Certain factors are common to children who have absence seizures, including:
Jun. 03, 2014
- Age. Absence seizures are more common in children between the ages of 4 and 10.
- Sex. In general, most seizures are more common in boys, but absence seizures are more common in girls.
- History of febrile seizures. Infants and children who have seizures brought on by fever are at greater risk of absence seizures.
- Family members who have seizures. Nearly half of children with absence seizures have a close relative who has seizures.
- Korff CM. Childhood absence epilepsy. http://www.uptodate.com/home. Accessed April 3, 2014.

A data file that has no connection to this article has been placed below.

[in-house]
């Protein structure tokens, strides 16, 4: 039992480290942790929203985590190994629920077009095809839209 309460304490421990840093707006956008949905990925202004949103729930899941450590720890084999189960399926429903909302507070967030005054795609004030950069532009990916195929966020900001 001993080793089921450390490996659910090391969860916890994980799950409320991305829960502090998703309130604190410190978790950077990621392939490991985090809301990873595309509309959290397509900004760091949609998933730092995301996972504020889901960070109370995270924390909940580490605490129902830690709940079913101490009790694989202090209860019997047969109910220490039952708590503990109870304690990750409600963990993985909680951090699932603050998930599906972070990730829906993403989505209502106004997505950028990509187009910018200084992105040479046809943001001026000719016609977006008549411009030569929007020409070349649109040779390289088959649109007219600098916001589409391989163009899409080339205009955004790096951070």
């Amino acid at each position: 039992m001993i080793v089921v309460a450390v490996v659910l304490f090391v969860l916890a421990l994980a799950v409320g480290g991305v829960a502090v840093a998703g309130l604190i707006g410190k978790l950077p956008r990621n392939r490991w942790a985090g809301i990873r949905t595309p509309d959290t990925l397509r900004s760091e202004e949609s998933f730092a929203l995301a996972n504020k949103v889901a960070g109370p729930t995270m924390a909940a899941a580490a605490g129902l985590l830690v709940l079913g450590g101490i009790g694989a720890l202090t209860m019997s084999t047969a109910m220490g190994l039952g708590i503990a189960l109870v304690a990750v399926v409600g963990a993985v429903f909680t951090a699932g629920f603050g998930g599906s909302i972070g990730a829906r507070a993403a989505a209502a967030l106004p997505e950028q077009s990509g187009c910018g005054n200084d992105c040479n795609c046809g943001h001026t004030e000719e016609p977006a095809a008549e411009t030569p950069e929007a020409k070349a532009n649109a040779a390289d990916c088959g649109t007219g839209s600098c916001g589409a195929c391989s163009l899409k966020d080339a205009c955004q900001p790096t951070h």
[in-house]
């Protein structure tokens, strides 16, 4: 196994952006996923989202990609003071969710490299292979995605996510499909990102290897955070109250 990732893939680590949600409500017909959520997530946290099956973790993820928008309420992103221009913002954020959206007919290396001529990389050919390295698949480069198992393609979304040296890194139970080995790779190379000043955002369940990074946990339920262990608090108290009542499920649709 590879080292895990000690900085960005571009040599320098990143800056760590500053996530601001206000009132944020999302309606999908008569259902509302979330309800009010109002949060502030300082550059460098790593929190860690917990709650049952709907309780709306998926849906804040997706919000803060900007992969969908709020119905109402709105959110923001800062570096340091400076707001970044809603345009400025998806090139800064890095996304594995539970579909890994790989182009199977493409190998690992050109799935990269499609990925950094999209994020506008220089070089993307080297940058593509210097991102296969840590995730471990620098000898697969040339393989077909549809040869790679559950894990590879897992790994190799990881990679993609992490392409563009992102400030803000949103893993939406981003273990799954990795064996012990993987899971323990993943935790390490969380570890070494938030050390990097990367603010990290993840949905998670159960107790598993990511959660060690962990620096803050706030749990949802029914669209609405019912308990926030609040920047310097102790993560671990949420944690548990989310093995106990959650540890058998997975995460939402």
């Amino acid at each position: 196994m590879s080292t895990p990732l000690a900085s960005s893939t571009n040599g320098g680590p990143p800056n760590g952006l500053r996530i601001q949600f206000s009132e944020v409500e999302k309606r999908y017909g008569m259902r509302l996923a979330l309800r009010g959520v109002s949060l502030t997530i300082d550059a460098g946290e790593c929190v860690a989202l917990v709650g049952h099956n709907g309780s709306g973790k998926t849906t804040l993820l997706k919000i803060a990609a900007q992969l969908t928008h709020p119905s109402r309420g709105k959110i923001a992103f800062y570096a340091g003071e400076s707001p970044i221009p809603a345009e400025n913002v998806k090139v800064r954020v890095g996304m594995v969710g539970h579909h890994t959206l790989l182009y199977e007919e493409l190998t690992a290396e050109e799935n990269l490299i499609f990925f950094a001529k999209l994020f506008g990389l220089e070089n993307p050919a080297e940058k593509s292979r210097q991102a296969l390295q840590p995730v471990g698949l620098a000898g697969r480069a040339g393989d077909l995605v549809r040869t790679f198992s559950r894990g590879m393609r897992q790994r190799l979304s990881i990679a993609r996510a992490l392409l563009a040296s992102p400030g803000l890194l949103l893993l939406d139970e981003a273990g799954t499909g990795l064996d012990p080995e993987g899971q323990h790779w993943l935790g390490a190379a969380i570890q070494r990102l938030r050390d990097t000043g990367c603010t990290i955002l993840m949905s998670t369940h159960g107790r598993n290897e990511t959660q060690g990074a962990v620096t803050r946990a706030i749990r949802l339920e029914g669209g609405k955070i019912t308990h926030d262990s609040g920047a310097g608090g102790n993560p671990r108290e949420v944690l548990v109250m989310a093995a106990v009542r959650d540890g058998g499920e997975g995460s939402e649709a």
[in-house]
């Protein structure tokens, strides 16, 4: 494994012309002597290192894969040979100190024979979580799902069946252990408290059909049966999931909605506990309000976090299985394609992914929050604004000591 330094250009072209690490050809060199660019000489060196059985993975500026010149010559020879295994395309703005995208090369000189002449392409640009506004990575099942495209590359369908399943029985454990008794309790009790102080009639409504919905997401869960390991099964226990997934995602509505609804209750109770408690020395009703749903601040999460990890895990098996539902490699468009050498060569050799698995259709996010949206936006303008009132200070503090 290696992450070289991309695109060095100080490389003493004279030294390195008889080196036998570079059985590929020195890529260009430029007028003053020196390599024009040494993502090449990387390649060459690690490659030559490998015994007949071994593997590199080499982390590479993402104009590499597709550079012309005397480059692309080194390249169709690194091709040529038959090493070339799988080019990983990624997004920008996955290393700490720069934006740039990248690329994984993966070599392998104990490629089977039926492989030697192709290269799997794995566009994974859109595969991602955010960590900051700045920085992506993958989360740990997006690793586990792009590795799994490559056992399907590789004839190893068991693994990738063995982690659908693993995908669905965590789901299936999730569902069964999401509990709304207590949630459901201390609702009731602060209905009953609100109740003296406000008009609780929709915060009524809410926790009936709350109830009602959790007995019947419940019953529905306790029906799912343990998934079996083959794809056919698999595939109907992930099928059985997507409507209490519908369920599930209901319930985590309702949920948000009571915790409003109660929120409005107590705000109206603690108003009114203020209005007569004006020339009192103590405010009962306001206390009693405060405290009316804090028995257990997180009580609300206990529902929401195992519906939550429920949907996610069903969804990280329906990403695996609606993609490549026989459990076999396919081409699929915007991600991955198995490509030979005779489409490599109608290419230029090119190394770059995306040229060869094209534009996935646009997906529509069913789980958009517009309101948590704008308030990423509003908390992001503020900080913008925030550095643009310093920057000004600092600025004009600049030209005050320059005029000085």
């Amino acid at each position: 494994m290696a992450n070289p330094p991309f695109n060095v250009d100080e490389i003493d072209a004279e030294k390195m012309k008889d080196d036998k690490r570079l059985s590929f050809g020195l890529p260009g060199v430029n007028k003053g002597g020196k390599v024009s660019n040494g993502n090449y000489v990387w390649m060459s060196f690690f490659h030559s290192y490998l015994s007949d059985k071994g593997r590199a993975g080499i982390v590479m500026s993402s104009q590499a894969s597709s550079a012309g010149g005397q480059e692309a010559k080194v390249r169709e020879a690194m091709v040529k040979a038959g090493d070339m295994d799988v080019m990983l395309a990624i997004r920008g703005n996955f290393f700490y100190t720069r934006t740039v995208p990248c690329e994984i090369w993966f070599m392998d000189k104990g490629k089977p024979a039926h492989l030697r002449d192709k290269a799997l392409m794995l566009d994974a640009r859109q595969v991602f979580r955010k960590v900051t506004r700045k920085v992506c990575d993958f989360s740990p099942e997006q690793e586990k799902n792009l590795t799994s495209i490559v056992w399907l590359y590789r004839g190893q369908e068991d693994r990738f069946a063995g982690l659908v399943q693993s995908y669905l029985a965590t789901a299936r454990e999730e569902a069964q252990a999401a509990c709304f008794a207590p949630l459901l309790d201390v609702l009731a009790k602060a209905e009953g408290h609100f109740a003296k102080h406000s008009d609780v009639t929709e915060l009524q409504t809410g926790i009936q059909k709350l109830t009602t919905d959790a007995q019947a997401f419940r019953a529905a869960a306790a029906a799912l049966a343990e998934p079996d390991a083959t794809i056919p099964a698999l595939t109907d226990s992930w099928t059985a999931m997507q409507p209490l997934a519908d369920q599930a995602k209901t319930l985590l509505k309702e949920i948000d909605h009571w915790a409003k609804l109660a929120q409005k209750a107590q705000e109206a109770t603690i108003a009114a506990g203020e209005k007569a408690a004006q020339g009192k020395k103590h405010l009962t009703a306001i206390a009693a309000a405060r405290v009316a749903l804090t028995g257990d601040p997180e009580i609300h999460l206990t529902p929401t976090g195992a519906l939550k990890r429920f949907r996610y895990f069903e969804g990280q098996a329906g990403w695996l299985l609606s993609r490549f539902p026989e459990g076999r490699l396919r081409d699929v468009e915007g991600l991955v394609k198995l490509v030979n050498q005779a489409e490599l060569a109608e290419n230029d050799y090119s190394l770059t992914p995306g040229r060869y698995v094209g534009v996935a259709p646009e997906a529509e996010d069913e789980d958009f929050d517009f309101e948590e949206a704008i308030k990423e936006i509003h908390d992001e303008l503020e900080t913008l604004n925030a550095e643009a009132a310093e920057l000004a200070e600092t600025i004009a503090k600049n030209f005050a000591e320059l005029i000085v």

- Absence seizures. The Epilepsy Foundation. http://www.epilepsy.com/learn/types-seizures/absence-seizures. Accessed April 3, 2014.
- Stafstrom CE, et al. Pathophysiology of seizures and epilepsy. http://www.uptodate.com/home. Accessed April 3, 2014.
- Glauser TA, et al. Ethosuximide, valproic acid, and lamotrigine in childhood absence epilepsy. New England Journal of Medicine. 2010;362:790.
- Jentink J, et al. Valproic acid monotherapy in pregnancy and major congenital malformations. New England Journal of Medicine. 2010;362:2185.
- Safety information: Stavzor (valproic acid) delayed release capsules. http://www.fda.gov/safety/medwatch/safetyinformation/ucm360495.htm. Accessed April 3, 2014.
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